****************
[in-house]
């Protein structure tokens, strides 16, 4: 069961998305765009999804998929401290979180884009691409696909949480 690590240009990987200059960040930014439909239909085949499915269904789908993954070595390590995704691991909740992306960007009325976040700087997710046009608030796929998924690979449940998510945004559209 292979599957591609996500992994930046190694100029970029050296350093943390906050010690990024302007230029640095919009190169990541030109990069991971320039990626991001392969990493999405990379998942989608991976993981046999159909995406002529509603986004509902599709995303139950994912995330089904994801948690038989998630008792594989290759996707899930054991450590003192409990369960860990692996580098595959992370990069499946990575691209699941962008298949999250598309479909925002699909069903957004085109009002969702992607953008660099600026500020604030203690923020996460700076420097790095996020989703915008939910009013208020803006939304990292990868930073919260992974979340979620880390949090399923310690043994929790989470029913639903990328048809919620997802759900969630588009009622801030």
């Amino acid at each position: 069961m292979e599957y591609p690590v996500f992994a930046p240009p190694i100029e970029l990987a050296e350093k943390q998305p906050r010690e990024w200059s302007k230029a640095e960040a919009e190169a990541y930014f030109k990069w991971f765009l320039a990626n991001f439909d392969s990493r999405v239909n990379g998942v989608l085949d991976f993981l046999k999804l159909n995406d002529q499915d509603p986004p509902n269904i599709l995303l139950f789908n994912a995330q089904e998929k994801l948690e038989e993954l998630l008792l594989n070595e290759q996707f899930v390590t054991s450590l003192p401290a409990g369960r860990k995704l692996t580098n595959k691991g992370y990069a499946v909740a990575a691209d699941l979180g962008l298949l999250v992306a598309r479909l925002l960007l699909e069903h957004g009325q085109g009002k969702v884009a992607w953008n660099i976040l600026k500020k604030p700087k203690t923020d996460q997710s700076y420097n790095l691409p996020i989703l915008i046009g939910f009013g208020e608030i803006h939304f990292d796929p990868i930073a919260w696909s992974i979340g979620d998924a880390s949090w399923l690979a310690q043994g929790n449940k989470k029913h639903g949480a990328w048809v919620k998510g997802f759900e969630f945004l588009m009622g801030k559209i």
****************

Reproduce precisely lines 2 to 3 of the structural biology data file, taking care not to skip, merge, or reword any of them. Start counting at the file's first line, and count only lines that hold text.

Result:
């Protein structure tokens, strides 16, 4: 069961998305765009999804998929401290979180884009691409696909949480 690590240009990987200059960040930014439909239909085949499915269904789908993954070595390590995704691991909740992306960007009325976040700087997710046009608030796929998924690979449940998510945004559209 292979599957591609996500992994930046190694100029970029050296350093943390906050010690990024302007230029640095919009190169990541030109990069991971320039990626991001392969990493999405990379998942989608991976993981046999159909995406002529509603986004509902599709995303139950994912995330089904994801948690038989998630008792594989290759996707899930054991450590003192409990369960860990692996580098595959992370990069499946990575691209699941962008298949999250598309479909925002699909069903957004085109009002969702992607953008660099600026500020604030203690923020996460700076420097790095996020989703915008939910009013208020803006939304990292990868930073919260992974979340979620880390949090399923310690043994929790989470029913639903990328048809919620997802759900969630588009009622801030």
């Amino acid at each position: 069961m292979e599957y591609p690590v996500f992994a930046p240009p190694i100029e970029l990987a050296e350093k943390q998305p906050r010690e990024w200059s302007k230029a640095e960040a919009e190169a990541y930014f030109k990069w991971f765009l320039a990626n991001f439909d392969s990493r999405v239909n990379g998942v989608l085949d991976f993981l046999k999804l159909n995406d002529q499915d509603p986004p509902n269904i599709l995303l139950f789908n994912a995330q089904e998929k994801l948690e038989e993954l998630l008792l594989n070595e290759q996707f899930v390590t054991s450590l003192p401290a409990g369960r860990k995704l692996t580098n595959k691991g992370y990069a499946v909740a990575a691209d699941l979180g962008l298949l999250v992306a598309r479909l925002l960007l699909e069903h957004g009325q085109g009002k969702v884009a992607w953008n660099i976040l600026k500020k604030p700087k203690t923020d996460q997710s700076y420097n790095l691409p996020i989703l915008i046009g939910f009013g208020e608030i803006h939304f990292d796929p990868i930073a919260w696909s992974i979340g979620d998924a880390s949090w399923l690979a310690q043994g929790n449940k989470k029913h639903g949480a990328w048809v919620k998510g997802f759900e969630f945004l588009m009622g801030k559209i």